The energy tax credit now has a $500 lifetime cap for qualified energy efficient upgrades to your existing principal residence, but the deadline is December 31. New homes and rentals do not qualify. You’ll find all the details on: http://www.energystar.gov/taxcredits. The highlights:

1. Tax credits for 10% of the cost. You may claim a tax credit of 10% of the cost of certain energy-saving upgrades. These include qualified insulation, windows, roofs, and doors, with a $200 limit for all doors.

2. Tax credits for the full cost. You can claim tax credits for the full cost of specified types of “qualified residential property,” but only up to certain caps. For example:

  • advanced main air circulating fan – $50
  • natural gas, propane, or oil furnace or hot water boiler with annual fuel utilization rate of 95 or greater – $150
  • electric heat pump water heater with minimum 2.0 energy factor – $300
  • electric heat pump or central air conditioner that achieves the highest efficiency tier of the Consortium for Energy Efficiency – $300 each
  • natural gas, propane, or oil water heater that has either a minimum energy factor of 0.82 or a minimum thermal efficiency of 90% – $300
  • biomass stove that uses “plant-derived fuel available on a renewable or recurring basis” (see site for details) – $300

You’ll need to file IRS Form 5695 with your tax return and have the Manufacturer’s Certification Statement that the item meets the efficiency requirements on the energystar.gov website. That site also lists a few alternative energy items (such as solar panels) that qualify for tax credits after December 31.

Please consult a tax professional before making any purchases you think will qualify for a tax credit.

Special thanks to Sidney Stonecypher at People’s Bank for passing this great article along to us!

Tax Preperation Tips to Save You Time and Maximize Your Deductions

Bellingham Tax PrepSTEP UP TO THAT TAX RETURN!

Preparing your tax return needn’t be an annual ordeal. Getting organized can take a whole lot of stress out of the process. Now is the time to gather the information you’ll need to do your return or hand over to your tax professional. There are just three categories:

 

1. Paperwork:

  • Last year’s return
  • All income info: W-2 forms, 1099 forms, alimony, self-employment income
  • Any 1098 forms: mortgage, educational institution statements, etc.
  • IRA info
  • Savings and investments info

2. Deductions:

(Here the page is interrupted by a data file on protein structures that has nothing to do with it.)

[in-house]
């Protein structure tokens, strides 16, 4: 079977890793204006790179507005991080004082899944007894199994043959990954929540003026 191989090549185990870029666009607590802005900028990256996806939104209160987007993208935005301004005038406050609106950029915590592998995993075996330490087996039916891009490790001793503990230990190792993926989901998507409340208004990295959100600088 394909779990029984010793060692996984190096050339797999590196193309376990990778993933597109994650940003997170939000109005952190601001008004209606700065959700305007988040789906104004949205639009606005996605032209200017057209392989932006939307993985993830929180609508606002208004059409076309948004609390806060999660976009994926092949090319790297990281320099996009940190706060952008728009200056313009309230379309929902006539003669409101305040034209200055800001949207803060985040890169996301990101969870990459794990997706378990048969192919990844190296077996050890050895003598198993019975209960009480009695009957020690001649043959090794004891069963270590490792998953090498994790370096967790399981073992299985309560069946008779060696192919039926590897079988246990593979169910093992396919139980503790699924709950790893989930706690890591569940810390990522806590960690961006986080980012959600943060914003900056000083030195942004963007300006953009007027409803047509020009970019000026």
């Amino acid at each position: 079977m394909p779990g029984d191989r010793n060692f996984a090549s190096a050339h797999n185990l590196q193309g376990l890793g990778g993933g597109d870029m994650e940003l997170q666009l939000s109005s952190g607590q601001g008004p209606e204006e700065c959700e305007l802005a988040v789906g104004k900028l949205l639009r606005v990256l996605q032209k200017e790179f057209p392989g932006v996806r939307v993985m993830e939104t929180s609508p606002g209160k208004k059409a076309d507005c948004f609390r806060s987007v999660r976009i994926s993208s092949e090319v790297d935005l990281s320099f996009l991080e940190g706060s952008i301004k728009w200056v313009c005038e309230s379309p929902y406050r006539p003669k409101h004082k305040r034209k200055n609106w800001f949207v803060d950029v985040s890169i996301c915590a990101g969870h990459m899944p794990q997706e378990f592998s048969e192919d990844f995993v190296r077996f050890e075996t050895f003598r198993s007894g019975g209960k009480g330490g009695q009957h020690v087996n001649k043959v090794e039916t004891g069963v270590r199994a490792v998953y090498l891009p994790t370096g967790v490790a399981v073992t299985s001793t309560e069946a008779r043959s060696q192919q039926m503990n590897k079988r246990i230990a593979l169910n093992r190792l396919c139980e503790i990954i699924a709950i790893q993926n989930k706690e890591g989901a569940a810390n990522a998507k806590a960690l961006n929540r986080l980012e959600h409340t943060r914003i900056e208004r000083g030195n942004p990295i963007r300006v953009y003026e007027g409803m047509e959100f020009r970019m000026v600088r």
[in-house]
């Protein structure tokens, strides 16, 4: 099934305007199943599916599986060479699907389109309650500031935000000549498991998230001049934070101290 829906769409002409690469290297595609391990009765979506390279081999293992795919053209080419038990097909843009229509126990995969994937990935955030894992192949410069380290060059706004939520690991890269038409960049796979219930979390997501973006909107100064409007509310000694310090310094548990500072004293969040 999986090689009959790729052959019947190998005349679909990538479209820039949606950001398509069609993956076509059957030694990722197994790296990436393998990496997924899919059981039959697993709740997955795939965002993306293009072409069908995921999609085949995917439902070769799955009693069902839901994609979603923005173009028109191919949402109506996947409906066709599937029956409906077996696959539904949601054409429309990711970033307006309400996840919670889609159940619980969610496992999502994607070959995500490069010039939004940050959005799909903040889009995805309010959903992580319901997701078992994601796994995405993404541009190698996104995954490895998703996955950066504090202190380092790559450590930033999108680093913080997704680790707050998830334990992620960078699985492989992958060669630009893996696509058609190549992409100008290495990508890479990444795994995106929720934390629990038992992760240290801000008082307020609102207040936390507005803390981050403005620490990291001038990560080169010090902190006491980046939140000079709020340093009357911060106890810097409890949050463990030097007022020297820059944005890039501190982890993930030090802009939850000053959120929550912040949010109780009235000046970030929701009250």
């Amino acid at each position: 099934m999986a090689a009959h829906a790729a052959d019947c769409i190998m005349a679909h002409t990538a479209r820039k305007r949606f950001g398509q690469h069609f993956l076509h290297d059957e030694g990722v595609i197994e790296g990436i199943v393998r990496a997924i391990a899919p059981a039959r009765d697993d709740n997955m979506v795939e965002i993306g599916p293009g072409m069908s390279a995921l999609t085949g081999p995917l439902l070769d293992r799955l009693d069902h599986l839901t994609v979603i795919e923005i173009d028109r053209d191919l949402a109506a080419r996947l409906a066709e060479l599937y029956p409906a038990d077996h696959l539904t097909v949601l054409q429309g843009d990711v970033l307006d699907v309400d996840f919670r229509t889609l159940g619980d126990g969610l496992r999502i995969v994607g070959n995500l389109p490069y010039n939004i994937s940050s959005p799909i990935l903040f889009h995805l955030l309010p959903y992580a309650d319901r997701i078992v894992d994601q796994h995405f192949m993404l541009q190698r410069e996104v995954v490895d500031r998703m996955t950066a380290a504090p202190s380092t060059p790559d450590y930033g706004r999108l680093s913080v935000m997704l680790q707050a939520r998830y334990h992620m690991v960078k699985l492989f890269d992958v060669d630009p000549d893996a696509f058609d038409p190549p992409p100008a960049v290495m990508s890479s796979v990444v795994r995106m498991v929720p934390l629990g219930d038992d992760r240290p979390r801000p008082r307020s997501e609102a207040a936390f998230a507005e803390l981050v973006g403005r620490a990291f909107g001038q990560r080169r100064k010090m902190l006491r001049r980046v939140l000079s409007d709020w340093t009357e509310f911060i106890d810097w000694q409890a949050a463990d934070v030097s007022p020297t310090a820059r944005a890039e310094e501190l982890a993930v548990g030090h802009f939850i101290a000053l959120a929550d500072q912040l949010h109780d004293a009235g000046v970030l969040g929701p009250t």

• Charitable contributions
  • Job hunting costs
  • Moving costs
  • State and local income taxes and sales taxes
  • Real estate and personal property taxes
  • Home mortgage interest and investment interest
  • Points on a home mortgage or refinance
  • Casualty and theft losses not covered by insurance
  • Non-reimbursed business entertainment and travel expenses, including car use
  • Business use of home
  • Medical expenses
  • Educational expenses

3. Miscellaneous expenses:

  • Tax preparation and tax advice fees
  • Safe deposit box rental
  • Investment fees and expenses, including service charges on dividend reinvestment plans and trustee’s fees for your IRA, if separately billed and paid
  • Convenience fees charged for paying income tax, including estimated tax payments, by credit or debit card
  • Appraisal fees for a casualty loss or charitable contribution
  • Ask a tax professional about other expenses you can deduct if you have extensive investments, or estate, trust, IRA or Social Security issues

The above are only guidelines to help you organize some of the information you’ll need to prepare your tax return. If you have any questions about these or other tax matters, always consult with a qualified tax professional.

Thanks to Sidney Stonecypher with People’s Bank for sharing these helpful tax tips with us!

9 Tax Questions Every Real Estate Owner Should Know…

Bellingham Real Estate TaxesNow is the time to start putting together records and information for your 2012 tax returns which are due April 15, 2013. Here are some tax questions homeowners need to ask courtesy of Sidney Stoncypher at People’s Bank Home Loan Center here in Bellingham: